126. Groove-billed Ani
127. Yellow-naped Parrot
128. Common Paraque

1) Howler mother with young
2) Horses at Castilla – don’t know how the Cattle Egrets escaped the picture, they were everywhere.
3) Volcán Orosi
4) Countryside around Castilla at sunset – spot the birdie!
5) A distant photo of the volcanoes on Ometepe - taken next day from the highway near La Cruz; the nearer of the two peaks is about 35 km. away.


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Peter C.

...just zis guy, you know?
Wednesday, February 17: La Rincon de la Vieja

Our penultimate day in Costa Rica, and therefore our last chance for a major outing. We opted for “Rincon”, a National Park that straddles the Cordillera de Guanacaste; partly because the habitat there was notably different than what we’d seen so far on this trip, and also partly to see the famous “mud pots” and other volcanic features there.

We woke up very early indeed for the trip to Rincon, about quarter to five. I knew that it was about an 80 km drive to the entrance, and that the last 15 km of this would be along a gravel road of unknown quality (that is, the bit off CR #1 to the park, via the village of Curabande.) If at all possible, I didn’t want to waste any of the “good” morning light in transit.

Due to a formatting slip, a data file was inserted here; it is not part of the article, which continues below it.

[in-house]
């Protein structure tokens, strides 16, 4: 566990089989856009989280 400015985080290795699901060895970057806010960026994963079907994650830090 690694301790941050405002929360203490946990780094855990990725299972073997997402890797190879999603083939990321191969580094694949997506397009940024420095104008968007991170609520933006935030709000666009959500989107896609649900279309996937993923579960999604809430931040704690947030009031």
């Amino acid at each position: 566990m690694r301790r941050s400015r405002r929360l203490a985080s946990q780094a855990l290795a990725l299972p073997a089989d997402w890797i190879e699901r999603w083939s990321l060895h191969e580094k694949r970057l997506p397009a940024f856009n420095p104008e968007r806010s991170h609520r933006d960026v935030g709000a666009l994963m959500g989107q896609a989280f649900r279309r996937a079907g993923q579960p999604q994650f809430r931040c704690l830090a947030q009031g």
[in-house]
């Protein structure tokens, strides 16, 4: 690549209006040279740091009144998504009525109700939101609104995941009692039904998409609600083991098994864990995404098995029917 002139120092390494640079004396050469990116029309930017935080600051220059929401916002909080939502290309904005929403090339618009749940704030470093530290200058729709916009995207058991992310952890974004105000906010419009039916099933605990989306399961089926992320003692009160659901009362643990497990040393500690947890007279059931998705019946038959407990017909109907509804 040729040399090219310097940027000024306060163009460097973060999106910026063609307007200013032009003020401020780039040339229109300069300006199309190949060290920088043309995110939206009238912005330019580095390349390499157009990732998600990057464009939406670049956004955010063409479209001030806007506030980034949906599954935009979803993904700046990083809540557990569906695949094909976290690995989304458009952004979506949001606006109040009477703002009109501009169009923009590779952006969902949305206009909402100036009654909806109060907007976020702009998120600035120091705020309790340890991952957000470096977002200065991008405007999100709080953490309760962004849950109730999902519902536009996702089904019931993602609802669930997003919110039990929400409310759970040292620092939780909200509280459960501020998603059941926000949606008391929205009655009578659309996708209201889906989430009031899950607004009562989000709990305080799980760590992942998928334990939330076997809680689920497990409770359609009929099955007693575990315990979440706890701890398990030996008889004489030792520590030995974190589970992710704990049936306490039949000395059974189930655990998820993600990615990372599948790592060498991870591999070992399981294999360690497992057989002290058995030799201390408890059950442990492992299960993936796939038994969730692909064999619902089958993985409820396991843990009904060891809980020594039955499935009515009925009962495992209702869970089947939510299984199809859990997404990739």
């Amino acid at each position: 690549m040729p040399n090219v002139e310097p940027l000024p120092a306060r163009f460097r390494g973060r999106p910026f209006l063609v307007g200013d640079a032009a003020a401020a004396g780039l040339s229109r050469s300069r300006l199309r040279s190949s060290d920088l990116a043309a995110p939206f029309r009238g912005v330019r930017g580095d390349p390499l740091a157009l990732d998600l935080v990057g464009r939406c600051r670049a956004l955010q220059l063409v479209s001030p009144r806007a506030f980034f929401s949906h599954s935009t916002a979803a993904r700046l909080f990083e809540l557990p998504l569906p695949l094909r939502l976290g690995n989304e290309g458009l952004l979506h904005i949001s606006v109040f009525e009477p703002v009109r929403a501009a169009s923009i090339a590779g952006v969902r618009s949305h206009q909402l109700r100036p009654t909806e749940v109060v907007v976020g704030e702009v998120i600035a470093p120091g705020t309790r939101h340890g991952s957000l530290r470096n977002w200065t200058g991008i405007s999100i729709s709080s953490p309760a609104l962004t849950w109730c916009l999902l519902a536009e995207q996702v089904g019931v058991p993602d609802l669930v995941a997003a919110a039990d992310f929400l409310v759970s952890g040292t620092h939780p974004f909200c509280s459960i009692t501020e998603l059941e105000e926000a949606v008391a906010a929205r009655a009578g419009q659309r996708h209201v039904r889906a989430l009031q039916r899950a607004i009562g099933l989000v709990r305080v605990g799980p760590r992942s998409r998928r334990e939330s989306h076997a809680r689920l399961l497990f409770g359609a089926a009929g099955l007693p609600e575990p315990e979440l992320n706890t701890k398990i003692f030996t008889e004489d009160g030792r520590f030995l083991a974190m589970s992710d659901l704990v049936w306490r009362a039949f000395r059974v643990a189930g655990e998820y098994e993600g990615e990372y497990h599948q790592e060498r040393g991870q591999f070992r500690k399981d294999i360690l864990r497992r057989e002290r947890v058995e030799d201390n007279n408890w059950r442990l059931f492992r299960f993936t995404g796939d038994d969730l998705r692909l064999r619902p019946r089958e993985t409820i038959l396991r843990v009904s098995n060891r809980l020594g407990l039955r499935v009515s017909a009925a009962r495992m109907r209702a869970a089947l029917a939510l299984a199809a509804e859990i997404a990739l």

So we drove most of the way in the dark, and hence didn’t see much on the way down (except one large, unidentified snake – see above). We did have one unusual incident though – a very brief encounter with the Security forces (a sort of border patrol), who stopped us at a checkpoint near Sta. Rosa; no big deal, they just swept our backseat with their lights (I presume, to make sure we weren’t smuggling people) and then we were on our way.

Just before the turn up to Curabande, we finally saw a raptor that was not a vulture or caracara - a small buteo-like bird standing on a power line. It was still a bit dim at this point, the sun being just behind the mountains, so it was a challenge to ID this one - but we eventually decided that it was a sub-adult Gray Hawk.

Once we were on our way up the road to the park, we found it to be not so bad after all, for most of its length. It was only on the higher portion, at Hacienda Guachipelin and beyond, that it was a little rough. As we approached the park boundary itself, I got the distinct impression that we were crossing another kind of boundary at the same time – a line between two distinct climatic zones. And it was not at gradual, this division; behind us, the Sun shone brightly on the dry NW Pacific lowlands – right in front of us, a wall of white cloud clung to the west side of the Cordillera, and we could tell it was raining.